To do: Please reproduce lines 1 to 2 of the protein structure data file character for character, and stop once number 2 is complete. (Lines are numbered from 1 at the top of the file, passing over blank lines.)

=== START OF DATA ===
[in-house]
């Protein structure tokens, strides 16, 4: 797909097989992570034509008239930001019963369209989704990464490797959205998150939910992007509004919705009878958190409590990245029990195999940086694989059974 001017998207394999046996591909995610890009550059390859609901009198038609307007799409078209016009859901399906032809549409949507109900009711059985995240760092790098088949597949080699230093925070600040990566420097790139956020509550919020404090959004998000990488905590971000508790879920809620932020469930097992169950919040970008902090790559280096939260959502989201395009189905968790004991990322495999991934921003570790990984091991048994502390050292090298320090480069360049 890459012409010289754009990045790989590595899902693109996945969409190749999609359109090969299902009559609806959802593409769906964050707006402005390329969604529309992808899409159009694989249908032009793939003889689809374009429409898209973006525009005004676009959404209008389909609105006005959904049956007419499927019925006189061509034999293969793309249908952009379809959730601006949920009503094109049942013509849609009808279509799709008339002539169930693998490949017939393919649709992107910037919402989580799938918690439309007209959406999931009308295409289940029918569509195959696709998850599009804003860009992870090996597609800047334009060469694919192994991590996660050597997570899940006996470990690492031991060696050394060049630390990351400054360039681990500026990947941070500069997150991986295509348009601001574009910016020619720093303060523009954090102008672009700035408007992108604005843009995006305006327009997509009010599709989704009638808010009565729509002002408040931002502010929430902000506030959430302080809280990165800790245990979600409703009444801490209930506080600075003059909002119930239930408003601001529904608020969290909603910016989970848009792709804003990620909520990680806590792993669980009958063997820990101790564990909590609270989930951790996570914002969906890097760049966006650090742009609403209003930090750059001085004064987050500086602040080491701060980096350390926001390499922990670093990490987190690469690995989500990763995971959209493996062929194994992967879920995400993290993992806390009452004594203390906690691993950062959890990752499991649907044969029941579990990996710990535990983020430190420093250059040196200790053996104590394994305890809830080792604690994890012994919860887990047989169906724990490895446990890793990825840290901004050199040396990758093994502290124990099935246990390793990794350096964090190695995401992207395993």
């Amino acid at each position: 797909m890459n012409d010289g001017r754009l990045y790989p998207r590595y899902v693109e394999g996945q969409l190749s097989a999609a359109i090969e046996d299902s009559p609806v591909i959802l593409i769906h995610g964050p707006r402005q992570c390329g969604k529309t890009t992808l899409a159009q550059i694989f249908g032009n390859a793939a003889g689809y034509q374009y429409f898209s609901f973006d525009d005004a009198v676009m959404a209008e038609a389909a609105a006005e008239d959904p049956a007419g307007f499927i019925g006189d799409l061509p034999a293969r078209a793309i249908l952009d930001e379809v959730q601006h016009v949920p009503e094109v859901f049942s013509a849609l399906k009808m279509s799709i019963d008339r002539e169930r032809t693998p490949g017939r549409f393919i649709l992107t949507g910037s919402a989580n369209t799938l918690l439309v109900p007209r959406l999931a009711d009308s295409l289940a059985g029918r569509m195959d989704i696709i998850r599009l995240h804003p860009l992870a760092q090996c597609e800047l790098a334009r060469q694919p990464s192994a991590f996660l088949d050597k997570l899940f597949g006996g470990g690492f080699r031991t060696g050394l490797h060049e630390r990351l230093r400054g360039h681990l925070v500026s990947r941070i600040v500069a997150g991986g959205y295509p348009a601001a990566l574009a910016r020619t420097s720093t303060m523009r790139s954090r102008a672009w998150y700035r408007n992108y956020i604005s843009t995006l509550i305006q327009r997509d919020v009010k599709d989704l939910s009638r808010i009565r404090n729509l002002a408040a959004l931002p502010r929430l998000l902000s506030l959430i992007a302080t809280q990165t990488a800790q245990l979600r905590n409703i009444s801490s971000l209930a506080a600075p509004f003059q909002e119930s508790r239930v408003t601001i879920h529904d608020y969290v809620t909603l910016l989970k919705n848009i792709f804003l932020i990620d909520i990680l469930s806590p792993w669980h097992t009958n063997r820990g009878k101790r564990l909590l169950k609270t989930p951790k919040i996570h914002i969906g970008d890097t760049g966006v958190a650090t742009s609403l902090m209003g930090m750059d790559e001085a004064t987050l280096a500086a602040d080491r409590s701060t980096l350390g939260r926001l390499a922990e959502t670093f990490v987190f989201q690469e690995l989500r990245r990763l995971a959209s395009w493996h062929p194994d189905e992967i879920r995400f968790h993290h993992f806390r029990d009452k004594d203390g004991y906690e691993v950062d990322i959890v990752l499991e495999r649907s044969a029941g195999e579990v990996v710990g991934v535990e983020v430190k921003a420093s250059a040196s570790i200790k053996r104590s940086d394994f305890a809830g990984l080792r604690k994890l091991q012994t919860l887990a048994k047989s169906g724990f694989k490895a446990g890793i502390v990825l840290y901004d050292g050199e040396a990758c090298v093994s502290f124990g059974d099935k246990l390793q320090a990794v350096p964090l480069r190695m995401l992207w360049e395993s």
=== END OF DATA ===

[in-house]
């Protein structure tokens, strides 16, 4: 797909097989992570034509008239930001019963369209989704990464490797959205998150939910992007509004919705009878958190409590990245029990195999940086694989059974 001017998207394999046996591909995610890009550059390859609901009198038609307007799409078209016009859901399906032809549409949507109900009711059985995240760092790098088949597949080699230093925070600040990566420097790139956020509550919020404090959004998000990488905590971000508790879920809620932020469930097992169950919040970008902090790559280096939260959502989201395009189905968790004991990322495999991934921003570790990984091991048994502390050292090298320090480069360049 890459012409010289754009990045790989590595899902693109996945969409190749999609359109090969299902009559609806959802593409769906964050707006402005390329969604529309992808899409159009694989249908032009793939003889689809374009429409898209973006525009005004676009959404209008389909609105006005959904049956007419499927019925006189061509034999293969793309249908952009379809959730601006949920009503094109049942013509849609009808279509799709008339002539169930693998490949017939393919649709992107910037919402989580799938918690439309007209959406999931009308295409289940029918569509195959696709998850599009804003860009992870090996597609800047334009060469694919192994991590996660050597997570899940006996470990690492031991060696050394060049630390990351400054360039681990500026990947941070500069997150991986295509348009601001574009910016020619720093303060523009954090102008672009700035408007992108604005843009995006305006327009997509009010599709989704009638808010009565729509002002408040931002502010929430902000506030959430302080809280990165800790245990979600409703009444801490209930506080600075003059909002119930239930408003601001529904608020969290909603910016989970848009792709804003990620909520990680806590792993669980009958063997820990101790564990909590609270989930951790996570914002969906890097760049966006650090742009609403209003930090750059001085004064987050500086602040080491701060980096350390926001390499922990670093990490987190690469690995989500990763995971959209493996062929194994992967879920995400993290993992806390009452004594203390906690691993950062959890990752499991649907044969029941579990990996710990535990983020430190420093250059040196200790053996104590394994305890809830080792604690994890012994919860887990047989169906724990490895446990890793990825840290901004050199040396990758093994502290124990099935246990390793990794350096964090190695995401992207395993």